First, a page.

In this talk, Professor Ding gives an inspiring talk about data science’s present situation and future. She points out that with the advancement of technology, the production and access to large-scale data sets have fundamentally changed how people think and how they live. At the same time, it also brings lots of valuable opportunities and challenges for data scientists.
Researchers coming from different fields might focus on different levels of problems. Methodologists coming from mathematics and physics tend to look at things at a macro-level, trying to extract some rules or build general models to explain the complicated, dynamic, stochastic and messy data patterns. Some researchers pay much attention to issues at micro-level, such as in recommendation system, they investigate each individual’s behaviors and preferences. While, data scientists prefer to resolve problems arising from meso-level, playing the role of intermediators connecting micro and macro levels.
Specifically, Prof. Ding presents some recent work and obtained results by her research group, mainly about bibliometrics (or science of science), drug protein target interactions, and innovation diffusion. Bibliometrics is statistical analysis of digital publications, such as papers, articles, books and news. For example, given an academic publication corpus, they can mine knowledge with respect to collaboration, citation as well as research topic shifts over time etc. Besides, her research group is also interested in predicting drug protein interactions based on semantic network analysis. The semantic network integrates chemical, pharmacological, genomic, biological, functional, and biomedical information, in which nodes and edges are extremely heterogeneous. Due to its heterogeneity, they examine meta-path-based topological patterns to predict potential drug-protein links. Details can be seen in their recent publication entitled “Predicting drug protein target interactions using meta-path based semantic network analysis”. In addition, Prof. Ding also talks about their work on innovation diffusion. They mine a whole collection of publications during the past decade, aiming to check out how LDA algorithm diffuses across diverse domains. They find that the early adopters of one innovation are responsible for the final spreading scale. It gives researchers some good insights of how to better spread their ideas and work.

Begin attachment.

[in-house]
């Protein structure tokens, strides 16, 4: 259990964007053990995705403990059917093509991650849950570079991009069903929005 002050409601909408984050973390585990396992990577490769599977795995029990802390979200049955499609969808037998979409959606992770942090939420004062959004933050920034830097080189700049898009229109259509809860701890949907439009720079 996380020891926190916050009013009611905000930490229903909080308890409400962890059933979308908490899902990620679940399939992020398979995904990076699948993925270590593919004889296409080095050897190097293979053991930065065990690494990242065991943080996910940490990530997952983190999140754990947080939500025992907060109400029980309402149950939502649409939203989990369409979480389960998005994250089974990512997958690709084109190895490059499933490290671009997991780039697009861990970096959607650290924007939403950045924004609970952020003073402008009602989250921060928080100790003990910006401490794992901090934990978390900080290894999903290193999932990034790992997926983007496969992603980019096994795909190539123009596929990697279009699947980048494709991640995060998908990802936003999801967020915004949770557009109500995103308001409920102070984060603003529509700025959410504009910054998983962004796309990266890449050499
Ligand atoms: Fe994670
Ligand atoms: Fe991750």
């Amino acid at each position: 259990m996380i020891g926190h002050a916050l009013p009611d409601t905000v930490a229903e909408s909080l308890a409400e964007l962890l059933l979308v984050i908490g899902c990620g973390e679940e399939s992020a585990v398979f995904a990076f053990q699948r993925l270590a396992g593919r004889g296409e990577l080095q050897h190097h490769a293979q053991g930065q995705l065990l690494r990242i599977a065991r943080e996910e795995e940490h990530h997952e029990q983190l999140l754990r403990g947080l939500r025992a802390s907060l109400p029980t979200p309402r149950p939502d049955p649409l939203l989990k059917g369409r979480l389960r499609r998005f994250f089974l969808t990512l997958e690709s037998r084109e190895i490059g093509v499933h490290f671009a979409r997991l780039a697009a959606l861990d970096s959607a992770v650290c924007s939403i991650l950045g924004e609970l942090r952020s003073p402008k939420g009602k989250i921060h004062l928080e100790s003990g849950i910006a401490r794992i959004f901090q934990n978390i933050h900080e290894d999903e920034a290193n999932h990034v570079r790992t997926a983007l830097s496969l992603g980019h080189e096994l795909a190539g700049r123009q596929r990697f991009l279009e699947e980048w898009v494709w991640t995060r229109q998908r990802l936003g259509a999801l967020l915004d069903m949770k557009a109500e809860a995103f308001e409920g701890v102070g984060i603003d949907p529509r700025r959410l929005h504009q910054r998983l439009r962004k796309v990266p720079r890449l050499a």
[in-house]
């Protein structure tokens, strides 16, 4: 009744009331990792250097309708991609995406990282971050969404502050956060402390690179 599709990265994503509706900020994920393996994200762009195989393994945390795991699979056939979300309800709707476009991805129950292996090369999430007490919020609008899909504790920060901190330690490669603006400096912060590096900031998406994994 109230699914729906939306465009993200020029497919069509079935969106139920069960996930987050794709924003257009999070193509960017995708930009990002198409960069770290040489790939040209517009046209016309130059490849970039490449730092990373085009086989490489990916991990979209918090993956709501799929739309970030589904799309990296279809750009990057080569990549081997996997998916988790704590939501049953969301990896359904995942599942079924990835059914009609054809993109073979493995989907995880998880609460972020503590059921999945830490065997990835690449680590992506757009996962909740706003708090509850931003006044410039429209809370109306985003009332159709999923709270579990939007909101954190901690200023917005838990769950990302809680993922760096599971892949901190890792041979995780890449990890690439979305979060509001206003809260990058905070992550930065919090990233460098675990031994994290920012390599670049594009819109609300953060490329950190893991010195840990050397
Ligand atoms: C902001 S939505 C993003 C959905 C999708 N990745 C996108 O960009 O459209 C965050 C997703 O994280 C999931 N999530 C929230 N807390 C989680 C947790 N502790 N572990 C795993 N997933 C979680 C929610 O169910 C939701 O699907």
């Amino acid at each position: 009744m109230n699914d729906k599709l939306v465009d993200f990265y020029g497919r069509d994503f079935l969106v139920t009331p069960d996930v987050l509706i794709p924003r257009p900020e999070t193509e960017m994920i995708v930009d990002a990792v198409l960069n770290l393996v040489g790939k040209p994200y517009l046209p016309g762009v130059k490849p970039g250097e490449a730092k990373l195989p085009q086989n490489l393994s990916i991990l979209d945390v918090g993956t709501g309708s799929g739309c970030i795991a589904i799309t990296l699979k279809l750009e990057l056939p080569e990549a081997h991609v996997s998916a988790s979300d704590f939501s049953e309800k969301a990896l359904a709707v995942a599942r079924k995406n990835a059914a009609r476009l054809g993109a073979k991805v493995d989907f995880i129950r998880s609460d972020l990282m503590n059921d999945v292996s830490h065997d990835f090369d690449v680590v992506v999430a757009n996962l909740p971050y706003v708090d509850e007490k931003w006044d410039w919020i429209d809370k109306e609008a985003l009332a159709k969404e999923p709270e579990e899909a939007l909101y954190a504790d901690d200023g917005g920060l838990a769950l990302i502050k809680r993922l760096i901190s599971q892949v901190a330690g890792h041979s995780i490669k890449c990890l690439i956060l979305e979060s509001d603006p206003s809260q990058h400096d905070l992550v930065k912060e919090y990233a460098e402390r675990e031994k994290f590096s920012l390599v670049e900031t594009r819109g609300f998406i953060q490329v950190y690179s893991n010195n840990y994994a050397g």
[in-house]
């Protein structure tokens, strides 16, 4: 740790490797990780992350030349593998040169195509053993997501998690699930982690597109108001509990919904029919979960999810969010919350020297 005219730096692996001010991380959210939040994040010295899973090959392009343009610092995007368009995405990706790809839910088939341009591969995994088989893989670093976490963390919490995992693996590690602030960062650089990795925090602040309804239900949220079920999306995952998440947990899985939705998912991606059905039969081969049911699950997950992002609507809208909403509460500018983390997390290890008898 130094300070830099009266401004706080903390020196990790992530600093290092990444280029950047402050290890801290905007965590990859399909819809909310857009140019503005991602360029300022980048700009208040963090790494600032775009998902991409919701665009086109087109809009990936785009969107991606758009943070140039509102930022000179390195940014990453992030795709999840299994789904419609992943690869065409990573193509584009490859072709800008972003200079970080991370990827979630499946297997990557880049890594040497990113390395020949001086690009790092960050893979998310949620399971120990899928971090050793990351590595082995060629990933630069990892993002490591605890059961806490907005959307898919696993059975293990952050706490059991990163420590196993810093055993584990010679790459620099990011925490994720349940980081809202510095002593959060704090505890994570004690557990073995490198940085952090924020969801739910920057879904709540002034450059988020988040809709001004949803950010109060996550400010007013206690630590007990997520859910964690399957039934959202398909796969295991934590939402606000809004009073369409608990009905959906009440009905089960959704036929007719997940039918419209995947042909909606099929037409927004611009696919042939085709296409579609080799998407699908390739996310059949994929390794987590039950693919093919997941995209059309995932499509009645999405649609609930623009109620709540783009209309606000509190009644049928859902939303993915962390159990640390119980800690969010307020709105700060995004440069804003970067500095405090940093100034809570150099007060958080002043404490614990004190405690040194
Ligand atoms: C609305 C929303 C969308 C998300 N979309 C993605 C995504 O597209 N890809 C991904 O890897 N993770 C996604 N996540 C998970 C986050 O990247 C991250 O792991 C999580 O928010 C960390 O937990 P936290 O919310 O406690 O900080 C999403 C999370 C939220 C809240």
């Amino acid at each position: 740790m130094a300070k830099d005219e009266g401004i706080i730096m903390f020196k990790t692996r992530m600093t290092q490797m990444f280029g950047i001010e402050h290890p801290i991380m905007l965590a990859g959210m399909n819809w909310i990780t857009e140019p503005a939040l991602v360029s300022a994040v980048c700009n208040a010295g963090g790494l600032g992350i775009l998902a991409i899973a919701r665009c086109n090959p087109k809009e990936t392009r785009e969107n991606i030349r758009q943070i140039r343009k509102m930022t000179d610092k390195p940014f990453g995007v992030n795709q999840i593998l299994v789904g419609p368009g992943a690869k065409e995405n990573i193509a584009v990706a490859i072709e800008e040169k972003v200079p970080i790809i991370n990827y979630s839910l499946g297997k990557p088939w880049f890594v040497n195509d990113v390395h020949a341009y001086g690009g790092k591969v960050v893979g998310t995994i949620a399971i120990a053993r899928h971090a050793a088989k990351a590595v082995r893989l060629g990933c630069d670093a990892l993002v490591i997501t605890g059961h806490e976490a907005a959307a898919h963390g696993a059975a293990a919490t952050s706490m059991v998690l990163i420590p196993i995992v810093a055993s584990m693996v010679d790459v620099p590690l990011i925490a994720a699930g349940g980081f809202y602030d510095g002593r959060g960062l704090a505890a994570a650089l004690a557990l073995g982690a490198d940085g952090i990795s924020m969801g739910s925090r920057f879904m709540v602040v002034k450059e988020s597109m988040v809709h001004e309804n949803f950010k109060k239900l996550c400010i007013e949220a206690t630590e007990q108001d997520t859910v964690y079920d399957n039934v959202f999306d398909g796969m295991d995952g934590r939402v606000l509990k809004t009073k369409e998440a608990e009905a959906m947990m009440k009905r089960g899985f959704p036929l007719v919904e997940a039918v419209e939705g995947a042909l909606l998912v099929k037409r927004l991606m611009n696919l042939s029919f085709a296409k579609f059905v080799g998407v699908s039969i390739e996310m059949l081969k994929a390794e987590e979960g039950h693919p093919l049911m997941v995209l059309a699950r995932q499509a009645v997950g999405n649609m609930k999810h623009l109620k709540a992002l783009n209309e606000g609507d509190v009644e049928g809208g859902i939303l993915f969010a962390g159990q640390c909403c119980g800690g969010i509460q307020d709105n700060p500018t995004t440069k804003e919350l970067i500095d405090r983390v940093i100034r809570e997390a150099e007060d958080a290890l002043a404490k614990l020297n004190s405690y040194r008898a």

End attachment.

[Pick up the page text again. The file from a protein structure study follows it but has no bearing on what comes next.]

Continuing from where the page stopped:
Details About Talk
Title: Data-Driven Science of Science
Speaker: Ying Ding
Bio: Dr. Ying Ding is an Associate Professor at School of Informatics and Computing and is currently associate director of data science online program at Indiana University. She has been involved in various NIH, NSF and European-Union funded projects. She has published 190+ papers in journals, conferences, and workshops, and served as the program committee member for 180+ international conferences. Her current research interests include data-driven knowledge discovery, Semantic Web, knowledge graph, scientific collaboration, and the application of Web Technology.